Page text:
9. ‘Abbott and Costello Meet Frankenstein’ (1948)
We’ve already covered this one at length, but now is the perfect point in our high-horror fest to kick back with a giggle-inducing cultivar and enjoy the hokey scares and screwball comedy of “Abbott and Costello Meet Frankenstein.” In what remains the most ambitious crossover event in history, comedy duo Bud Abbott and Lou Costello insert themselves into the Universal Monster universe and cross paths with some of its most infamous characters. The modern-day equivalent would be something like a “Conjuring” sequel with Harold and Kumar. And if that doesn’t convince you that you need watch this high, I don’t know what will.
10. ‘Dracula Has Risen from the Grave’ (1968)
Next stop: Hammer Horror Productions’ 1968 classic, “Dracula Has Risen from the Grave” is one of many Hammer Dracula films starring Christopher Lee. The greatest cinematic Dracula of them all according to many horror fans, this one strikes a winning visual balance between gothic flair and the British mod sensibility of its time. It’s also got a few low-budget, yet entertaining set-pieces that are a blast to watch high.
11. ‘Manhunter’ (1986)
Based on Thomas Harris’ first Hannibal Lecter novel “Red Dragon,” “Manhunter” isn’t quite a horror movie, but this list is as good an excuse as any to get lit and watch this endlessly stylish crime thriller from director Michael Mann.
Released five years before “The Silence of the Lambs,” “Manhunter” follows another FBI investigator — William Petersen of TV series “CSI” fame — hunting down another serial killer with the help of a certain incarcerated, mad-genius cannibal. The plot is sure to please all the true crime fans out there, and its minimalist fever-dream visuals and synth-heavy ’80s soundtrack make “Manhunter” the ultimate couch-lock movie.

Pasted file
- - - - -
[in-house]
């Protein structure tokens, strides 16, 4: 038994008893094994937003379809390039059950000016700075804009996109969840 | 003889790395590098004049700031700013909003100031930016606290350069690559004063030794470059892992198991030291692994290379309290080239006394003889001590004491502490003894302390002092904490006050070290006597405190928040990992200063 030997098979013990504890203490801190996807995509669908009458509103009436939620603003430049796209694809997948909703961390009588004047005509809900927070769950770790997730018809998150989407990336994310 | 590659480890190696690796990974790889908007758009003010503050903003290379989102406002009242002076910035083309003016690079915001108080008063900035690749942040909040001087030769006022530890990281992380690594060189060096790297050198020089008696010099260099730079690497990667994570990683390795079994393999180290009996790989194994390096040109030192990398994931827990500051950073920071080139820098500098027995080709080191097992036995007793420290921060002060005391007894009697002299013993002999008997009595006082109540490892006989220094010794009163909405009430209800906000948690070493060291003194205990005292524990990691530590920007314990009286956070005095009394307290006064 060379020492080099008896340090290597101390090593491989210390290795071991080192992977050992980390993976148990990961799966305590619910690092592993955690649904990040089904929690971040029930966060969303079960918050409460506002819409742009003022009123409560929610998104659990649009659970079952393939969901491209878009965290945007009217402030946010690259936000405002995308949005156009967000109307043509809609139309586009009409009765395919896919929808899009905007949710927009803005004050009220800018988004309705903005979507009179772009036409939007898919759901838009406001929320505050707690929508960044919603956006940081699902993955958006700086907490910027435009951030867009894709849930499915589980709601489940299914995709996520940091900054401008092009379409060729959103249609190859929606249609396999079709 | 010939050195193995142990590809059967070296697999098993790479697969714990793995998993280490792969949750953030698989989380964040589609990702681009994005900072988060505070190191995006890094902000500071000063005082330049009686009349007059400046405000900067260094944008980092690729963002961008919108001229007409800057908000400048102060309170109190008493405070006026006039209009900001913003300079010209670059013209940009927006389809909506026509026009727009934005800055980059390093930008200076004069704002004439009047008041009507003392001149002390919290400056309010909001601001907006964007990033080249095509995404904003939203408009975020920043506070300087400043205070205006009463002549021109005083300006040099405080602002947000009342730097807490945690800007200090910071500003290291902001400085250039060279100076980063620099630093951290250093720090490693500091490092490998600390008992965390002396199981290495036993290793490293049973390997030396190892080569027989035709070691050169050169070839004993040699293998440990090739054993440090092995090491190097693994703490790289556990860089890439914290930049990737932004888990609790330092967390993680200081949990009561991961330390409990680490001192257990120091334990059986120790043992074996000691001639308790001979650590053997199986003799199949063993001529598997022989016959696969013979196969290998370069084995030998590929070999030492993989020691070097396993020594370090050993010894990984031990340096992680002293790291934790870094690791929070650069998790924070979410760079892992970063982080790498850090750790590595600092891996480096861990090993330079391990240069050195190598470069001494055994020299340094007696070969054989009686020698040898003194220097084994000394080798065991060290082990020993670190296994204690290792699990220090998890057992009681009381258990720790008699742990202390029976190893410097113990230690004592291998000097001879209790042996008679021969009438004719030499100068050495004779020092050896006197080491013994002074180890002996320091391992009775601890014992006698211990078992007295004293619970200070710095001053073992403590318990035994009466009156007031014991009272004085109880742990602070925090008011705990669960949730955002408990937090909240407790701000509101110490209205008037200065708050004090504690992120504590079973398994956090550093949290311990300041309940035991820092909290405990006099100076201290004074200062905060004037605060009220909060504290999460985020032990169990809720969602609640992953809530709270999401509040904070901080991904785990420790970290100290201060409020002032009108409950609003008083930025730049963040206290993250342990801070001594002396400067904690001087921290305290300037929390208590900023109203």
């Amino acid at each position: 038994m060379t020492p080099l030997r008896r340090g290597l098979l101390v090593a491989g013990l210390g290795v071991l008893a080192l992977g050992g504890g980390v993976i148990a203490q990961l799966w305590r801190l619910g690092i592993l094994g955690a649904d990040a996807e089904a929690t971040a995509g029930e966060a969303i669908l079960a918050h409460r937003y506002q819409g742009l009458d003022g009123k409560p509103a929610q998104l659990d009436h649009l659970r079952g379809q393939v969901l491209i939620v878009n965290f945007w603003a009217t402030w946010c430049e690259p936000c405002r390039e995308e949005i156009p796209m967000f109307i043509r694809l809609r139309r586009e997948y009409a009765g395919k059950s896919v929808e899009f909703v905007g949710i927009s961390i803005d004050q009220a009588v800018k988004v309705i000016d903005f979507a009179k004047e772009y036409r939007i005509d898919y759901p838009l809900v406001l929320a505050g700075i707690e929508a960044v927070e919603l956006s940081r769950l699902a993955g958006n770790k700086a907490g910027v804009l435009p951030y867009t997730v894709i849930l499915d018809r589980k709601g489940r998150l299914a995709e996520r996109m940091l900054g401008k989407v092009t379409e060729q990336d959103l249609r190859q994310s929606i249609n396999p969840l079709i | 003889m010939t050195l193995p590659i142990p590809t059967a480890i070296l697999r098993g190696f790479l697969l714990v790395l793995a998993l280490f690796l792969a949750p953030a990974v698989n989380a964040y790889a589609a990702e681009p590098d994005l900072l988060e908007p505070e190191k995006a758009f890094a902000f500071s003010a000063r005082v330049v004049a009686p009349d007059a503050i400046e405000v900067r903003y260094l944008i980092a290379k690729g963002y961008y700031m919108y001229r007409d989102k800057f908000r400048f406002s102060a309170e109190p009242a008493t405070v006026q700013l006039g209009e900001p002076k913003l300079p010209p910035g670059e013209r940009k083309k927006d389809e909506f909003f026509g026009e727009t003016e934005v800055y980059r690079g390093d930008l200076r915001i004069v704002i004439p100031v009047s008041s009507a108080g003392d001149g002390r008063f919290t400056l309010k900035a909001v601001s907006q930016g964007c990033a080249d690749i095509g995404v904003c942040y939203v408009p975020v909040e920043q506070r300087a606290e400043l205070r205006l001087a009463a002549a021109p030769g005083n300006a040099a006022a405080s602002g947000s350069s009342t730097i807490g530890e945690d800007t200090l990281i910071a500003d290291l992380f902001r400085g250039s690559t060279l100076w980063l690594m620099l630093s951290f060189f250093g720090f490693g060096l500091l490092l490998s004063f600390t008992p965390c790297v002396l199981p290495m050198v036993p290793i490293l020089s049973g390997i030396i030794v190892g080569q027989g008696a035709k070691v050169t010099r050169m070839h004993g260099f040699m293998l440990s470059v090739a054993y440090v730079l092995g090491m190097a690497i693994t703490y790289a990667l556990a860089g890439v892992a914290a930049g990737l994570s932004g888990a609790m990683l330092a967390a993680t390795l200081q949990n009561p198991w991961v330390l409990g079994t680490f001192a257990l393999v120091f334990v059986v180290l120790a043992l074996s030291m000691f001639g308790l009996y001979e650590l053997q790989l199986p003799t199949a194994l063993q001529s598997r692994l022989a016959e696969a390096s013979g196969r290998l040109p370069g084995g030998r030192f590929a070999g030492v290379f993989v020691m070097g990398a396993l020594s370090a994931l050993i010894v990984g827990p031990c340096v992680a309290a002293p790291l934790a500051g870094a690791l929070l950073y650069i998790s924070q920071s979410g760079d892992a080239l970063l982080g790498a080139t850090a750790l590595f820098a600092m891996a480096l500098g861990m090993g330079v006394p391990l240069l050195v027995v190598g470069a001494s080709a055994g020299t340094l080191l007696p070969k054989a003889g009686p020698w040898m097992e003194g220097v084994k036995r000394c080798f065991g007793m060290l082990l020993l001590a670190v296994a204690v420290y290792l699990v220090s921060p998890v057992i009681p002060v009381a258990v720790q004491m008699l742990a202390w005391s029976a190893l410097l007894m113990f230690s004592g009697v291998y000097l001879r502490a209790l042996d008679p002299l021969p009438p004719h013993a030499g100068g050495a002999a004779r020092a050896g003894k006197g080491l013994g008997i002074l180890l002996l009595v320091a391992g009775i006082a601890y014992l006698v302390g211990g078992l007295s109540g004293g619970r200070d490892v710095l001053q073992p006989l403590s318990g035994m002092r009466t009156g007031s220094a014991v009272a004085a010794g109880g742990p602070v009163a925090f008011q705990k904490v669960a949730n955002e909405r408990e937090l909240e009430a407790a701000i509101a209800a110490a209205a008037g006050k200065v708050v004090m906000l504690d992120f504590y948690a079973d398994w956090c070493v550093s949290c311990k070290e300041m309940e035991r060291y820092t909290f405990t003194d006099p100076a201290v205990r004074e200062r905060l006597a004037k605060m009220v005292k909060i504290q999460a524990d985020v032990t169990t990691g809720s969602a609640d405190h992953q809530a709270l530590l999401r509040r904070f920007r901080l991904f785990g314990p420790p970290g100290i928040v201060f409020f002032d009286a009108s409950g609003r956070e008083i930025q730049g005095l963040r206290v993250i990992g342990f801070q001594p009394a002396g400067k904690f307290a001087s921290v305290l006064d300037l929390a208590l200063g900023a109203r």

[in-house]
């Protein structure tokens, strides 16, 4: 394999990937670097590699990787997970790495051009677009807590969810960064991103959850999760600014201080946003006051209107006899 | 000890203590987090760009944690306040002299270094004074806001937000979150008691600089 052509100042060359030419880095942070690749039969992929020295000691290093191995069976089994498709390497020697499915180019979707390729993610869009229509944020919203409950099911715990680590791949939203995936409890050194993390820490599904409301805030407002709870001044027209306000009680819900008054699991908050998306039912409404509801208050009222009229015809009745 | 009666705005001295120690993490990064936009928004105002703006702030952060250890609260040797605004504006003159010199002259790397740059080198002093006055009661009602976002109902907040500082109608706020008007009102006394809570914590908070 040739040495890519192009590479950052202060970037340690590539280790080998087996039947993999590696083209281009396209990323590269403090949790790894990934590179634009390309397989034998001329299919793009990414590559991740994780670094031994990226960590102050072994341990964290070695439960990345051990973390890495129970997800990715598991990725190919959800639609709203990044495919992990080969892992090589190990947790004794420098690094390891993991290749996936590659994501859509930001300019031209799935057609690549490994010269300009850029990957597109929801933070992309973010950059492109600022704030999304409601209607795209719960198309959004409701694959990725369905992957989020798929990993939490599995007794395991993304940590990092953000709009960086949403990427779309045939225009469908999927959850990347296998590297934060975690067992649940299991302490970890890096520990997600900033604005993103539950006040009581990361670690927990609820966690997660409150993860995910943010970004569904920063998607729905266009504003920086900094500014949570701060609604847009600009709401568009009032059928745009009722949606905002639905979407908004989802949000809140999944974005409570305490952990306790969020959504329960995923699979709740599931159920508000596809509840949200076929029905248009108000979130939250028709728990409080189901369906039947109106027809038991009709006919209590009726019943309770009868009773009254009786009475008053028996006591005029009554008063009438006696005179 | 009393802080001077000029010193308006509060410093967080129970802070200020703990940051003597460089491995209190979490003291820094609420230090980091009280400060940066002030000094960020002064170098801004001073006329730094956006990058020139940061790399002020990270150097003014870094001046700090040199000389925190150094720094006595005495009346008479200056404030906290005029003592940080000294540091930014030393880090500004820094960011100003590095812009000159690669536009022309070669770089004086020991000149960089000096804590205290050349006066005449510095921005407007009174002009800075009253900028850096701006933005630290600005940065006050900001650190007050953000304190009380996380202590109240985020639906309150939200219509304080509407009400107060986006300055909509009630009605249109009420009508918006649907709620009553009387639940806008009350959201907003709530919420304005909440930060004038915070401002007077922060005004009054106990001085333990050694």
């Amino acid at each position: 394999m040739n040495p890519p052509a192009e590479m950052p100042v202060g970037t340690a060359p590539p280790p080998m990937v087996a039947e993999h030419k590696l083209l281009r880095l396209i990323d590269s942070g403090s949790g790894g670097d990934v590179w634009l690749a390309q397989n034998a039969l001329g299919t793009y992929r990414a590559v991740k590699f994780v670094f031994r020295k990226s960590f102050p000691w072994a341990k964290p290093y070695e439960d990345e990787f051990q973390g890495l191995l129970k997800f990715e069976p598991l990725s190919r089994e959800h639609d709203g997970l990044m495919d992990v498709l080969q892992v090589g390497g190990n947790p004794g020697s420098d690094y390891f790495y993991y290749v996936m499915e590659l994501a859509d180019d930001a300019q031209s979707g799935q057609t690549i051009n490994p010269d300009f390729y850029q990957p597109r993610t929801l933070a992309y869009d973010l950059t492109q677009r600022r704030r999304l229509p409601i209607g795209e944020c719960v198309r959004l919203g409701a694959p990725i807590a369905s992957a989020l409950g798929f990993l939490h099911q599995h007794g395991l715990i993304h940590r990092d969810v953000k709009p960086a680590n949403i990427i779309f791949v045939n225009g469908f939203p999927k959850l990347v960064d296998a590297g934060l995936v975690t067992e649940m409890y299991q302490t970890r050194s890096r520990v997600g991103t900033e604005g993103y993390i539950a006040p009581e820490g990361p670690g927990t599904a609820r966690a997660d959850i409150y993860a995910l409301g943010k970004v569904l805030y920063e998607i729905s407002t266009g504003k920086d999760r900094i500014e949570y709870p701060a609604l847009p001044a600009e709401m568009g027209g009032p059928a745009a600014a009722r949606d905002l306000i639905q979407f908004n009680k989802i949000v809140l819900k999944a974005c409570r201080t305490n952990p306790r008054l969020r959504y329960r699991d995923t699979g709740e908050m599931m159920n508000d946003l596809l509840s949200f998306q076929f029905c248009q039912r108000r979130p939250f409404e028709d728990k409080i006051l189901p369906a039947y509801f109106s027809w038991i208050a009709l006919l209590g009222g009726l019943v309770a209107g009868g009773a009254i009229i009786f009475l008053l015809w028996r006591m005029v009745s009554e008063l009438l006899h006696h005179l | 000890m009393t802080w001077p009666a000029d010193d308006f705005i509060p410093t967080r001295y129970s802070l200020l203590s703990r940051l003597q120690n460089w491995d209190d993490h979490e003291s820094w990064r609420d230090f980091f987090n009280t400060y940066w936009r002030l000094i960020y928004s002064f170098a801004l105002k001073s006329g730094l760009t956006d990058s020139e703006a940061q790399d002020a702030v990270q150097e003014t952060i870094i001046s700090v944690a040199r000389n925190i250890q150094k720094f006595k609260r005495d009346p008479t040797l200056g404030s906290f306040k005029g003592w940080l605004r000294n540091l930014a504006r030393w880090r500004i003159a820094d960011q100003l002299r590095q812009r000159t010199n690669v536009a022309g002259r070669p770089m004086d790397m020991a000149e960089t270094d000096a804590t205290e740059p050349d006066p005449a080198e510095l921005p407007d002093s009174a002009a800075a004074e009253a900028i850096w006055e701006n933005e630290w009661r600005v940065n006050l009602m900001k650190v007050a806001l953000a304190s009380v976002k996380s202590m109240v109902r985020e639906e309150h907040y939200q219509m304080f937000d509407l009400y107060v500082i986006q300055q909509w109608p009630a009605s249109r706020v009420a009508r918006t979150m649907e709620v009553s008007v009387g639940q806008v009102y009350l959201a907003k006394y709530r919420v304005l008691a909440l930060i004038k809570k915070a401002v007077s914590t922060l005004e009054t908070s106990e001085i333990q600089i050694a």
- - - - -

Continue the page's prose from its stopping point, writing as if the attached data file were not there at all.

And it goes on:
12. ‘Under the Skin’ (2014)
“Under the Skin” is a criminally underseen modern masterpiece of sci-fi/horror surrealism. Don’t believe me? Hit that bong and give it a watch.
Scarlett Johansson stars as an alien sent to earth in human form to seduce men into some sort of surreal, fatal captivity. If that sounds vague, it’s because very little is explained in this movie, while much is shown in serenely stylish, yet horrifying fashion. The real story at the heart of “Under the Skin,” which centers in on themes of female self-discovery and, ultimately, destruction at the hands of a world dominated by the violence of male impulse, is told with extreme cinematic daring. It’s the perfect horror movie for stoners in the #MeToo era.
13. ‘Halloween’ (1978)
Time to finish off the season with some OG Kush and a true OG of horror: “Halloween.”
John Carpenter’s “Halloween” takes a cue from the black-and-white horror movies of Old Hollywood and leaves most of the violence in the shadows. I’ve seen this movie a dozen times, but in 2018 I watched it high for the first time in preparation for the October 2018 “Halloween” sequel. The experience was nothing short of stellar, breathing new life into an old classic by magnifying the uncanny terror lurking in every dark corner and creeping through every shadow onscreen.This post was originally published here